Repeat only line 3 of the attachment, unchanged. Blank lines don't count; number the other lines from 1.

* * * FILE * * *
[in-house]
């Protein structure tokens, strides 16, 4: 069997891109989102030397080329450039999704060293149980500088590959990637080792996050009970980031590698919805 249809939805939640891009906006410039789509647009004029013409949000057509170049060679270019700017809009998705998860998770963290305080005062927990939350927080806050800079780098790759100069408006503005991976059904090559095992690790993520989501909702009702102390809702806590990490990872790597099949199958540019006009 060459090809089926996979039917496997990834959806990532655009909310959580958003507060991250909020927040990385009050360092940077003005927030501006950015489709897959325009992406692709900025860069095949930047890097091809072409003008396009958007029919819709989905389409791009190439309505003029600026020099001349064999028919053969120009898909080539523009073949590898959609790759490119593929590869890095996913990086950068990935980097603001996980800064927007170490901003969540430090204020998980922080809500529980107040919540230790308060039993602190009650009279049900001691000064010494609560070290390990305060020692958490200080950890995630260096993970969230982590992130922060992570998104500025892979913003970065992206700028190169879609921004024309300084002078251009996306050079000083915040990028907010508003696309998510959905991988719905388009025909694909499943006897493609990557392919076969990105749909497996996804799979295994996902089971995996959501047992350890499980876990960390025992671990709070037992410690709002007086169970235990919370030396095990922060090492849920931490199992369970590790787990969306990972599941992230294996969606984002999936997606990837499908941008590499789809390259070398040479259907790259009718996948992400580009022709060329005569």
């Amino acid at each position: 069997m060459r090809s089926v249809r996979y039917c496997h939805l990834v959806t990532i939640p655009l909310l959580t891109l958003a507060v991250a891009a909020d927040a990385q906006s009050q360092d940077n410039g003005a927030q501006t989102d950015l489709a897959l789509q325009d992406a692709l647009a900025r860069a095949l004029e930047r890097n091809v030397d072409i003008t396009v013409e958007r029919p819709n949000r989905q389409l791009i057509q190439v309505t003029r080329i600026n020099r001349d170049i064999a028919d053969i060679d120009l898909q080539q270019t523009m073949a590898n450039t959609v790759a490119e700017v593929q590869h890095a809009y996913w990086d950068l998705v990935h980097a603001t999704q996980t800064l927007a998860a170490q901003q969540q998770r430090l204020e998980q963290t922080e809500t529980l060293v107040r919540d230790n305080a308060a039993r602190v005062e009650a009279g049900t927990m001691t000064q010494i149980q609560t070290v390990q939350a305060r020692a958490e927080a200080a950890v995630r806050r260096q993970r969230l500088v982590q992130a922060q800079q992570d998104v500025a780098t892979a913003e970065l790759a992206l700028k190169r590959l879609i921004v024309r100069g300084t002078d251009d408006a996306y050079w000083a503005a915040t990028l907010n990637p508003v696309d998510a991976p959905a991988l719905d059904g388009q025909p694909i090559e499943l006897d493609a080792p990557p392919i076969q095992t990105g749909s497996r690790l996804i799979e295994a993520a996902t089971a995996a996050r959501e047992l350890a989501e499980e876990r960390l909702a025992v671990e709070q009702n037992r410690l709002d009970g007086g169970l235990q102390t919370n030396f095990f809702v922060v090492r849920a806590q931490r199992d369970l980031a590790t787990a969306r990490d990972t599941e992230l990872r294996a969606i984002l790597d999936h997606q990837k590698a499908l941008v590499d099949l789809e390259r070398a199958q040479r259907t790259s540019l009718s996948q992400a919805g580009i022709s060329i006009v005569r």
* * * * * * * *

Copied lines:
């Amino acid at each position: 069997m060459r090809s089926v249809r996979y039917c496997h939805l990834v959806t990532i939640p655009l909310l959580t891109l958003a507060v991250a891009a909020d927040a990385q906006s009050q360092d940077n410039g003005a927030q501006t989102d950015l489709a897959l789509q325009d992406a692709l647009a900025r860069a095949l004029e930047r890097n091809v030397d072409i003008t396009v013409e958007r029919p819709n949000r989905q389409l791009i057509q190439v309505t003029r080329i600026n020099r001349d170049i064999a028919d053969i060679d120009l898909q080539q270019t523009m073949a590898n450039t959609v790759a490119e700017v593929q590869h890095a809009y996913w990086d950068l998705v990935h980097a603001t999704q996980t800064l927007a998860a170490q901003q969540q998770r430090l204020e998980q963290t922080e809500t529980l060293v107040r919540d230790n305080a308060a039993r602190v005062e009650a009279g049900t927990m001691t000064q010494i149980q609560t070290v390990q939350a305060r020692a958490e927080a200080a950890v995630r806050r260096q993970r969230l500088v982590q992130a922060q800079q992570d998104v500025a780098t892979a913003e970065l790759a992206l700028k190169r590959l879609i921004v024309r100069g300084t002078d251009d408006a996306y050079w000083a503005a915040t990028l907010n990637p508003v696309d998510a991976p959905a991988l719905d059904g388009q025909p694909i090559e499943l006897d493609a080792p990557p392919i076969q095992t990105g749909s497996r690790l996804i799979e295994a993520a996902t089971a995996a996050r959501e047992l350890a989501e499980e876990r960390l909702a025992v671990e709070q009702n037992r410690l709002d009970g007086g169970l235990q102390t919370n030396f095990f809702v922060v090492r849920a806590q931490r199992d369970l980031a590790t787990a969306r990490d990972t599941e992230l990872r294996a969606i984002l790597d999936h997606q990837k590698a499908l941008v590499d099949l789809e390259r070398a199958q040479r259907t790259s540019l009718s996948q992400a919805g580009i022709s060329i006009v005569r």